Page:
Introduction: Reloading Rifle Brass
Many people enjoy shooting, but with the price of ammunition today, who can afford it? With the right tools and a basic understanding of a rifles' mechanical structure, loading your own bullets can help you save money and create a more accurate load. For myself as a long range hunter and marksman, it is imperative that I know exactly what kind of powder, bullet, primer, and casing is being used and at what amounts to calculate the trajectory of the round. In this instructable we will go over the basic steps for reloading your already fired brass into usable and accurate ammunition.
Step 1: Inspect Your Brass
The first step is to check each brass for any stress cracks or other deformations that could diminish the safety of the round upon reloading.
Step 2: Remove the Used Primer
Insert the used brass into the bullet press and, using a punch die, gently remove the primer from the base of the shell.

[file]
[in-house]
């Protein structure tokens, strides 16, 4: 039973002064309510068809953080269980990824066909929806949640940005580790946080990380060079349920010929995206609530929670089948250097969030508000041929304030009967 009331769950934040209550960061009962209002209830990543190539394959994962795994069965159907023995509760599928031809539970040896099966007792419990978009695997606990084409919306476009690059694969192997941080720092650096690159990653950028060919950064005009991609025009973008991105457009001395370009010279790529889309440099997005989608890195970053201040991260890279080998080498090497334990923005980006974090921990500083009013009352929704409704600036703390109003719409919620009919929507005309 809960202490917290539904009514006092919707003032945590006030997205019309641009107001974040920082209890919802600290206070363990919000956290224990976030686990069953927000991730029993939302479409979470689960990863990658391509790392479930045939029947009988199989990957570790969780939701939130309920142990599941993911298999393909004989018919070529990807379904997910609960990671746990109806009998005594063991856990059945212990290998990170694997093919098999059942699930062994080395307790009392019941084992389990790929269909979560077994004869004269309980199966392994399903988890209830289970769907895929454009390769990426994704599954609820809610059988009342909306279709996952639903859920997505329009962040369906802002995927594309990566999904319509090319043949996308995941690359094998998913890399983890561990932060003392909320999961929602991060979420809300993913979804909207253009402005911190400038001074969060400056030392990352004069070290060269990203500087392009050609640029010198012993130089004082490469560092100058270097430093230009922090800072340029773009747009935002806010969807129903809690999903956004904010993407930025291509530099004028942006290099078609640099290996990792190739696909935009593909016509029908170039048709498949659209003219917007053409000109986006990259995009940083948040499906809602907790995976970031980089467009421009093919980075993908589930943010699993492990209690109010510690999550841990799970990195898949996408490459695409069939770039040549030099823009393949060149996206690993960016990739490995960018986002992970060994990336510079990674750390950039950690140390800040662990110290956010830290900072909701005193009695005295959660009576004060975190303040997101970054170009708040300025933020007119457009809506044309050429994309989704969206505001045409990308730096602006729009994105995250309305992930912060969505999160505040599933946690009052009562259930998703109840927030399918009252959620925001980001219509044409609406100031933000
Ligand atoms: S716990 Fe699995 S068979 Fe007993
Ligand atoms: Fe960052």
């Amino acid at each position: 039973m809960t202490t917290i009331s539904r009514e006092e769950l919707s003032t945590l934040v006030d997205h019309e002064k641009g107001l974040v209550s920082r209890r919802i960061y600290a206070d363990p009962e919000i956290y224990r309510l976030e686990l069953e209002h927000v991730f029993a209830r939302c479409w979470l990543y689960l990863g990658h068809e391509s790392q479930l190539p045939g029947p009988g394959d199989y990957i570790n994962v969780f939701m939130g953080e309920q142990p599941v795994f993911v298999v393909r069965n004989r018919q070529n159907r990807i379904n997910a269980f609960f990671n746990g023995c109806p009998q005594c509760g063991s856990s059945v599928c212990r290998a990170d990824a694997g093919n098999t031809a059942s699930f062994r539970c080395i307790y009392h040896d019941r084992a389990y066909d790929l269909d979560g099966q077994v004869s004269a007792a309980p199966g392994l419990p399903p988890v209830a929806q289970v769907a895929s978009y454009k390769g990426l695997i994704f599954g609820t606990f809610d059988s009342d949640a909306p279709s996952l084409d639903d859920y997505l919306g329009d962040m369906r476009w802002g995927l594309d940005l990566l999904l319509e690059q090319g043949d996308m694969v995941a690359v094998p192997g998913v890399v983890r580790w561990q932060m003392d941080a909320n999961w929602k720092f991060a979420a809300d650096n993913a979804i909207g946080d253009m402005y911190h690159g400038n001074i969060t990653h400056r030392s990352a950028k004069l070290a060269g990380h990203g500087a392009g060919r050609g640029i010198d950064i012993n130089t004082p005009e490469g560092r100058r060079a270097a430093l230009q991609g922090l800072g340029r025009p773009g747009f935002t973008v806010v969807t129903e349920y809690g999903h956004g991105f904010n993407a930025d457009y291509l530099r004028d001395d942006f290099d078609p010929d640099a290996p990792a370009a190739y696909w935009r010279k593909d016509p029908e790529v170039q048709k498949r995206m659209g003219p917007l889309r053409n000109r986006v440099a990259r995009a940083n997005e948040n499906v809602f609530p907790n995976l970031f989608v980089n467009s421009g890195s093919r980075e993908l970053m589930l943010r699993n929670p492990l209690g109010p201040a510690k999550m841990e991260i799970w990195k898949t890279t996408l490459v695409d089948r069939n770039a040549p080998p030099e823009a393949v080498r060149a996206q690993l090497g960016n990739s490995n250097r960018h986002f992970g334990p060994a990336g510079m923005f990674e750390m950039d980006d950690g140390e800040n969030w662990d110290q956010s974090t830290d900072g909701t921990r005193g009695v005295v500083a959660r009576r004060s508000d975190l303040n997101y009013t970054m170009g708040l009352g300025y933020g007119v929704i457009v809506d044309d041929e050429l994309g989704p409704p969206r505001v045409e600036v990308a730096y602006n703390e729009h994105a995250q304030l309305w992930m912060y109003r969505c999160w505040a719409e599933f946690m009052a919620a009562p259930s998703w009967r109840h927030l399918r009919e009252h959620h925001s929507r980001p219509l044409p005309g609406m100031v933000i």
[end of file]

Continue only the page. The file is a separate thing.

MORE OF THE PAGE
Step 3: Tumble the Brass
Using the media of your choice and a tumbler, tumble the bass until all of the oxidation and powder residue is removed. The length of this step depends on how dirty the case is.
Step 4: Remove the Brass From the Tumbler
After your brass is all shiny and free of oxidation, turn off the tumbler and remove your brass. (Warning: Be sure that all of the tumbling media is removed from the inside of the brass and primer seat. Failure to do so will result in an either an improper seating of bullet components or an unpredictable discharge.)
Step 5: Measure the Brass
Using a micrometer or another accurate gauge, measure the length of each case to determine the stretch of the brass when it was fired.
Step 6: Turning the Neck
Using a neck turning tool re-size the case to factory specifications. Every brand and caliber will be different so check with your reloading manual or a manufacturer's website.
Step 7: Lubrication
The following steps will require your brass to be run through the press at least two times each, so using an old, clean cloth coat the outside of the brass in case lube (be sure that it stays on the outside of the brass).
Step 8: Inset the Primer